The Basics of Dominoes


Many people have played domino, a game in which a player sets up small rectangular blocks of wood or plastic and then knocks them over one by one. When the first domino falls, it triggers a chain reaction in which the other dominoes fall over in turn. This is known as the Domino Effect. The word domino is also used to describe a person or event that has an impact on something else, such as a country’s political situation.

A domino is a small rectangular block of wood or plastic with markings that resemble those on dice. A domino is usually double-sided, with a value (or number of dots) indicated on each side. A set of dominoes contains 28 pieces. Dominoes are also sometimes called bones, cards, men, tiles, or spinners. They may be used in games of chance or for decorative purposes. The dominoes in a set are often arranged in an attractive pattern or line, and they can also be stacked up to form an impressive tower of blocks.

Some people use dominoes to learn the principles of probability and statistics. Others play the game for fun or to test their skill. The rules for domino vary, but the basic principle is that each domino must touch the adjacent ones to create a chain. The last domino standing is the winner.

When playing domino, players must carefully consider the next tile they will place. Whether it is a single, double, or triple, the domino must be placed squarely in the direction of the existing chain. The open ends of the domino must be touching fully, and if a domino has two matching sides, it must be placed either perpendicular or diagonal to the other side of the chain.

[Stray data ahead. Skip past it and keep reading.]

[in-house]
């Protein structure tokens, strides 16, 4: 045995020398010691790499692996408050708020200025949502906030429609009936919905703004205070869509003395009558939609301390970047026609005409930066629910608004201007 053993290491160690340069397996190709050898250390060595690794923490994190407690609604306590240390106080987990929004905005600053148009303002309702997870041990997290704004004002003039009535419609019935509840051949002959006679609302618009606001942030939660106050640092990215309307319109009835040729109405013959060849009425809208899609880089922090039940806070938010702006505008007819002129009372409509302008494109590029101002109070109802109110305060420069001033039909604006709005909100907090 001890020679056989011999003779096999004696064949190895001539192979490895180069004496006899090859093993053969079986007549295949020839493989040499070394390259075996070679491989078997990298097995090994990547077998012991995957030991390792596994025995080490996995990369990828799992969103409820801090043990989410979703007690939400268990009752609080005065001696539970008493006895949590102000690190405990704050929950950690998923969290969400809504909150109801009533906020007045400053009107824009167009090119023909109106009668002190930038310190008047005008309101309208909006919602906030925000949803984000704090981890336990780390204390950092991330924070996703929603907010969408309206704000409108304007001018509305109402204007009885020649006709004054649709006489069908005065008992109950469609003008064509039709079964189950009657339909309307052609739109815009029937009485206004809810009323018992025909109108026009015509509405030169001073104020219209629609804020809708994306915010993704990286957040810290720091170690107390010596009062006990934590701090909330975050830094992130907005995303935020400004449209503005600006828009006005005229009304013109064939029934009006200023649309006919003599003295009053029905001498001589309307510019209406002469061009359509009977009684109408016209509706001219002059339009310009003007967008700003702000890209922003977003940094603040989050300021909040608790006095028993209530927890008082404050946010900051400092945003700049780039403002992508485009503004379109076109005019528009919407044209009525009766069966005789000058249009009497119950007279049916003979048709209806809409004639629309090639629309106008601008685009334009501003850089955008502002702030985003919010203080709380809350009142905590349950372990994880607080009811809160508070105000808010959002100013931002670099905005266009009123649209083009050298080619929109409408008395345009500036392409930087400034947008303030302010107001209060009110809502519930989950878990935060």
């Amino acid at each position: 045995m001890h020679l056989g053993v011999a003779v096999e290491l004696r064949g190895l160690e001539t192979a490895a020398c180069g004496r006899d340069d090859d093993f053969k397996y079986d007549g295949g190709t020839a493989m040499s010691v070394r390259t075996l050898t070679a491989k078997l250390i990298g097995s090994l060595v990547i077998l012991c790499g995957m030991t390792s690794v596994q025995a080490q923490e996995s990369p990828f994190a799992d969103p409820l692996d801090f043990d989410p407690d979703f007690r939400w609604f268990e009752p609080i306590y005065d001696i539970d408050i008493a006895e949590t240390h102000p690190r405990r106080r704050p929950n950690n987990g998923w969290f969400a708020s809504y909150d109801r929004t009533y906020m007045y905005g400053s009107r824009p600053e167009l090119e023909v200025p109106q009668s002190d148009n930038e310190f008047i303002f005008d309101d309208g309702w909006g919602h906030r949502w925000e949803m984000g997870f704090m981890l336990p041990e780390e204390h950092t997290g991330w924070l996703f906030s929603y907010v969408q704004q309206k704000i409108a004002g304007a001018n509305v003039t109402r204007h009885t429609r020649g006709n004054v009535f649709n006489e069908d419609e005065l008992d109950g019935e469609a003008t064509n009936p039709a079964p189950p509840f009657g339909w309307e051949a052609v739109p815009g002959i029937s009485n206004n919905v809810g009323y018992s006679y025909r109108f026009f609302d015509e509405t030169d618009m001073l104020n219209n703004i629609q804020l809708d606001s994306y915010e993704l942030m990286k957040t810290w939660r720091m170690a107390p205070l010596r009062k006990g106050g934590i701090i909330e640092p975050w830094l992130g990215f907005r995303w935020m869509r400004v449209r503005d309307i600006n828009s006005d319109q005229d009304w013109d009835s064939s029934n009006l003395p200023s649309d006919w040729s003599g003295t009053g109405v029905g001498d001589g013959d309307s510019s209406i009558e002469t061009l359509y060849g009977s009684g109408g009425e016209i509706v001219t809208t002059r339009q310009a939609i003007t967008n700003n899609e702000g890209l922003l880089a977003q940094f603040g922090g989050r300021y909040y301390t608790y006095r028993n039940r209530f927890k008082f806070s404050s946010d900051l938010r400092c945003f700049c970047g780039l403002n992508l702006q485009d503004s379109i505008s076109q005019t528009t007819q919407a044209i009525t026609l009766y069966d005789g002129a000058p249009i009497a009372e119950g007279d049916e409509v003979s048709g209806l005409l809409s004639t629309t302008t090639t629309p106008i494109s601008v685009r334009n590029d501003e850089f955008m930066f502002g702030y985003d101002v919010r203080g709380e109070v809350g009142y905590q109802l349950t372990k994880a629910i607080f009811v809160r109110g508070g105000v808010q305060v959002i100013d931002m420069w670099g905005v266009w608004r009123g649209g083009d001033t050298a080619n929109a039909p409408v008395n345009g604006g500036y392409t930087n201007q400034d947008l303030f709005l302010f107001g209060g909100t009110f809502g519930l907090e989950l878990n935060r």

In addition to the standard domino set, there are some sets made from exotic materials such as silver lip ocean pearl oyster shell (mother of pearl, MOP), ivory, or dark hardwoods such as ebony with contrasting black or white pips inlaid or painted on them. These sets are usually more expensive, but they give a more unique and elegant look to the game.

Another type of domino is a curved or molded piece that can be used to make an unusual shape in the middle of a pattern or line of dominoes. These shapes are often used to make a pattern of dots that can be read as a message or symbol.

Some people make impressive displays using dominoes, especially when they are arranged in a circle. They can take days to complete, and they can involve hundreds of thousands of dominoes. One famous display by artist Bess Hevesh involves a 76,017-domino display in which each domino is painted with a different color and shape.

In the business world, the Domino Effect refers to a phenomenon in which a change in one behavior causes a shift in related behaviors. For example, when people decrease their sedentary time each day, they are likely to eat less fat-laden foods as a result.